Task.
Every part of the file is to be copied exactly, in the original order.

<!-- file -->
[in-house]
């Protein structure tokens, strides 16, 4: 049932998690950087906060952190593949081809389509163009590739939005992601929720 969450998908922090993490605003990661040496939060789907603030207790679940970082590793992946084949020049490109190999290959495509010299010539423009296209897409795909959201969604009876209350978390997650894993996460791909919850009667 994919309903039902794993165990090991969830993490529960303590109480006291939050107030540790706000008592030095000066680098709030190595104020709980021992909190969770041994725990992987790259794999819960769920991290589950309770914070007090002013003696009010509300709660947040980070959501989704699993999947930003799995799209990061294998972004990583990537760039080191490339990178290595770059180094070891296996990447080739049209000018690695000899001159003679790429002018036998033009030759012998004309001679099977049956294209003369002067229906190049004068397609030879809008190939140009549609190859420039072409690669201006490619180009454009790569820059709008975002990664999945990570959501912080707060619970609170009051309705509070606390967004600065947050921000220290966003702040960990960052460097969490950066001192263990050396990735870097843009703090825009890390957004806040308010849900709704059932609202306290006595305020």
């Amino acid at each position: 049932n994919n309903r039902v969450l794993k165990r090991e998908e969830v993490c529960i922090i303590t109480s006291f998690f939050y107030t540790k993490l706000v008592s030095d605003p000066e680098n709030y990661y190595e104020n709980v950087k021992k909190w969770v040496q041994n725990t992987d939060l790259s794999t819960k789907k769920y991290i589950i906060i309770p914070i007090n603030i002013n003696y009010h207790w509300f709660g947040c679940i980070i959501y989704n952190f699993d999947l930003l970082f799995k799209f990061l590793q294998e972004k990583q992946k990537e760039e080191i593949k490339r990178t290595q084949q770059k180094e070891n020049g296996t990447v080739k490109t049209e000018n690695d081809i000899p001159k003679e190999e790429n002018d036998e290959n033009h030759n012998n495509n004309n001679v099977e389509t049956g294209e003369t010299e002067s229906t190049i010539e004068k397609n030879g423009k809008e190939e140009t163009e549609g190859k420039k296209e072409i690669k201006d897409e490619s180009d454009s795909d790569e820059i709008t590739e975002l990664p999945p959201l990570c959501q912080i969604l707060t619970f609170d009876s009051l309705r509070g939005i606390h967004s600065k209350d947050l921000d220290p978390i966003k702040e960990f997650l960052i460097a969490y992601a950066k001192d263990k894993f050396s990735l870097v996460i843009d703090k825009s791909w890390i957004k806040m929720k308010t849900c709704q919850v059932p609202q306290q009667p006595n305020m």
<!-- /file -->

[in-house]
């Protein structure tokens, strides 16, 4: 049932998690950087906060952190593949081809389509163009590739939005992601929720 969450998908922090993490605003990661040496939060789907603030207790679940970082590793992946084949020049490109190999290959495509010299010539423009296209897409795909959201969604009876209350978390997650894993996460791909919850009667 994919309903039902794993165990090991969830993490529960303590109480006291939050107030540790706000008592030095000066680098709030190595104020709980021992909190969770041994725990992987790259794999819960769920991290589950309770914070007090002013003696009010509300709660947040980070959501989704699993999947930003799995799209990061294998972004990583990537760039080191490339990178290595770059180094070891296996990447080739049209000018690695000899001159003679790429002018036998033009030759012998004309001679099977049956294209003369002067229906190049004068397609030879809008190939140009549609190859420039072409690669201006490619180009454009790569820059709008975002990664999945990570959501912080707060619970609170009051309705509070606390967004600065947050921000220290966003702040960990960052460097969490950066001192263990050396990735870097843009703090825009890390957004806040308010849900709704059932609202306290006595305020």
């Amino acid at each position: 049932n994919n309903r039902v969450l794993k165990r090991e998908e969830v993490c529960i922090i303590t109480s006291f998690f939050y107030t540790k993490l706000v008592s030095d605003p000066e680098n709030y990661y190595e104020n709980v950087k021992k909190w969770v040496q041994n725990t992987d939060l790259s794999t819960k789907k769920y991290i589950i906060i309770p914070i007090n603030i002013n003696y009010h207790w509300f709660g947040c679940i980070i959501y989704n952190f699993d999947l930003l970082f799995k799209f990061l590793q294998e972004k990583q992946k990537e760039e080191i593949k490339r990178t290595q084949q770059k180094e070891n020049g296996t990447v080739k490109t049209e000018n690695d081809i000899p001159k003679e190999e790429n002018d036998e290959n033009h030759n012998n495509n004309n001679v099977e389509t049956g294209e003369t010299e002067s229906t190049i010539e004068k397609n030879g423009k809008e190939e140009t163009e549609g190859k420039k296209e072409i690669k201006d897409e490619s180009d454009s795909d790569e820059i709008t590739e975002l990664p999945p959201l990570c959501q912080i969604l707060t619970f609170d009876s009051l309705r509070g939005i606390h967004s600065k209350d947050l921000d220290p978390i966003k702040e960990f997650l960052i460097a969490y992601a950066k001192d263990k894993f050396s990735l870097v996460i843009d703090k825009s791909w890390i957004k806040m929720k308010t849900c709704q919850v059932p609202q306290q009667p006595n305020m």